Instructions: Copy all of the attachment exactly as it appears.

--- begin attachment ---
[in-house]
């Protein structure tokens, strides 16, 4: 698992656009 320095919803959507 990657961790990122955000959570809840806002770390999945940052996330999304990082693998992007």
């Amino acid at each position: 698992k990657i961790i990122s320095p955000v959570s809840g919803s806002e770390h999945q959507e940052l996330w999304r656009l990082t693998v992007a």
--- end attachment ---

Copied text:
[in-house]
């Protein structure tokens, strides 16, 4: 698992656009 320095919803959507 990657961790990122955000959570809840806002770390999945940052996330999304990082693998992007």
């Amino acid at each position: 698992k990657i961790i990122s320095p955000v959570s809840g919803s806002e770390h999945q959507e940052l996330w999304r656009l990082t693998v992007a």